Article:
Wessex peered into the wizard's eyes, noting the contour of the dark iris against the round pupil, drawing it wide further with his will, wondering what things could be reflected there in. He felt detached from his own form, as if he were flying through that very forest, a particle of dust, settling in before this man's face, studying it before plunging into the eye itself. Yet, he never quite reached there, as some strange unseen force blocked his way.

In consternation, Wessex pushed at the empty air, but it thickened like mud the further in he went. In fact, the very features before him dimmed like a filmy soap as he pressed deeper in, until he could barely move at all, except o back out. Grimacing, he put both of his hands into the mix, and drew them apart, as if he were digging through the sand. He then held the muck away from him, packing it tightly against the air, holding it in place.

Proceeding like that, the boy was very quickly able to dig his way through the defence about Zagrosek, and finally plunge into his eye. There was a flash of electricity that made him cry out in terror, as that black visceral mass coated everything he could see like a plague. It was the same muck that had radiated from the censer so many months ago. Yet, there was one very powerful image that dwarfed all others, one that made Wessex claw his way from out of that diseased mind and back into the real world, where he quickly wiped clean the spell, scattering the dust across the slate floor.

The sight was of Zagrosek plunging an ornate Sathmoran knife into an old man's chest.

Akabaieth turned the flame in his lantern down slightly as he closed his devotional and set it upon a cushion. The large carriage that he and the others had ridden in on their trip to Metamor was convertible into a small one man bed and side table, and that is where Akabaieth had slept almost every night for the last two months. The turquoise folds of the curtains draped over the windows were a comforting sight. The gently swayed in the cold wind of the October night, but otherwise remained as stolid as faithful companions. The rat-tat-tat of rain on the top of the carriage slowly grew louder, like the gentle beat of the waves against shore.

Kneeling upon a pillow before his bed, he lowered his eyes and began to think over all that he had seen that day in their travels again, and all that had been said an unsaid. Slowly, words began to come to his lips, in a voice very soft, and very private. "My Abba, thank you for your son Yahshua, and His sacrifice for all of us. And thank you for your servants at Metamor Keep, for their hospitality. I do hope that you can multiply their hearts, and bring such understanding to all peoples of this world.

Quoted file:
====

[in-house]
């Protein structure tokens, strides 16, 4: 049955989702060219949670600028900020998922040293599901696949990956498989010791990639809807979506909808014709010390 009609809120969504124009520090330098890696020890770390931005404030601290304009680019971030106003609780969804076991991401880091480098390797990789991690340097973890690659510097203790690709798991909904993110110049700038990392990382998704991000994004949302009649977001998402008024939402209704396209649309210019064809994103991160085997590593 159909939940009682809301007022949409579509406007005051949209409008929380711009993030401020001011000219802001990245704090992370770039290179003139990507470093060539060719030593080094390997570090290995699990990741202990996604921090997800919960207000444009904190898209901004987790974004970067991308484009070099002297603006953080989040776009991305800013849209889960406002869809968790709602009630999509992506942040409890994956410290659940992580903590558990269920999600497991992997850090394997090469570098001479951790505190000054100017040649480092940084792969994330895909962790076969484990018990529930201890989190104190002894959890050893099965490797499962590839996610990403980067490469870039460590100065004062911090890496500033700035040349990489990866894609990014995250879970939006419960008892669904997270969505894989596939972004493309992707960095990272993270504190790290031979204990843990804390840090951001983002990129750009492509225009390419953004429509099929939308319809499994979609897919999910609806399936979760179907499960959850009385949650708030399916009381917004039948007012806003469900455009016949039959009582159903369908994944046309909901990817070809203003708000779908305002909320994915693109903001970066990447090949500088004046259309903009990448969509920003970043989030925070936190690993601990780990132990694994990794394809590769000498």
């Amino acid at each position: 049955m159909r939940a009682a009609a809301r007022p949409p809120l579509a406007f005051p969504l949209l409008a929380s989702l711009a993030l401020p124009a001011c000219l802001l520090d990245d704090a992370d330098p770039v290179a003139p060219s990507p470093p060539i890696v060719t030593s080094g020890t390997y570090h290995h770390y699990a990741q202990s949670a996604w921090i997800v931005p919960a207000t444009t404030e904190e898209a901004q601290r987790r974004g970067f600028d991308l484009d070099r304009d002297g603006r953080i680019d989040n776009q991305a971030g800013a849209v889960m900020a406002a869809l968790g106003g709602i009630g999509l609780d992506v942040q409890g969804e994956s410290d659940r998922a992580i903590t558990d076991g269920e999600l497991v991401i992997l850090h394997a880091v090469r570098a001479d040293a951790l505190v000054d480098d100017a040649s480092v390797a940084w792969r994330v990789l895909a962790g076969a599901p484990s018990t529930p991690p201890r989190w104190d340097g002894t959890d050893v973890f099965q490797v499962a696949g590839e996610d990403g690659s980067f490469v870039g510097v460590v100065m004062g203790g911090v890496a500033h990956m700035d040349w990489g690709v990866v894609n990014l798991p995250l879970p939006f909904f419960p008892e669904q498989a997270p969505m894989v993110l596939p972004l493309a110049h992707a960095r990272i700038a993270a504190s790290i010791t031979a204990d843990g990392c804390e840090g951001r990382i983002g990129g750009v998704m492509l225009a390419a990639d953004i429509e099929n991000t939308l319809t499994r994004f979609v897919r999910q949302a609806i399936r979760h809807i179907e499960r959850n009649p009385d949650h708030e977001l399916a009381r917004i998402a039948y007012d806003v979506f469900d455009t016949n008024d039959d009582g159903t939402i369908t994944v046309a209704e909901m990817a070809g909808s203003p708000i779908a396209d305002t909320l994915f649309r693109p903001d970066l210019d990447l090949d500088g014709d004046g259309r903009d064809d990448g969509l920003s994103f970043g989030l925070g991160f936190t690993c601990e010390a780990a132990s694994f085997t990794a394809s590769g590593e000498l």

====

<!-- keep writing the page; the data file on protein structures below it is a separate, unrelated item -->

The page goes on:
"And I ask your blessings upon this place, and its people, for such great suffering and great hope I have rarely seen. Grant blessings upon Prince Phil, who has done me a great favour, one that I thank you for finally making true. And bless Murikeer Khannas in his pursuits, for I believe the words he spoke to me will bring great understanding to our people. Watch over Vinsah who I know has a long road ahead of him, give him a comforter along the way. Also, I ask for intercession on behalf of Egan, formerly Sir Donovan of Thorn, that his eternal soul might find peace at last.

"Lastly, I pray that you would give aid to Raven hin'Elric. She is a faithful woman, even though she does not worship your Son. Help us both to cleanse the council, through whatever medium you deem worthy, be it this Elenin or not. Thank you for giving me such a long life to appreciate all the wonders in this world. I give all these things unto you, Abba, in the name of Eli, and of Yahshua. A-men."

He fell silent, his voice had already disappeared within the confines of the cloth shrouded carriage. Rising on tired knees, he slipped beneath the thick quilts of his bed, drawing the bit of hemp he kept with him into his hands. Running his fingers along the fraying seams, he began to work over his knots, each and every one with practised ease. Yet, halfway through his exercise, he stopped and stared at the square knot he'd worked into the hemp. He'd passed his seamanship exam finally.

Opening the door to the lantern, he blew the wick out completely, casting his room into darkness. With the knot clutched in one hand, he laid down to rest, a contented smile upon his lips.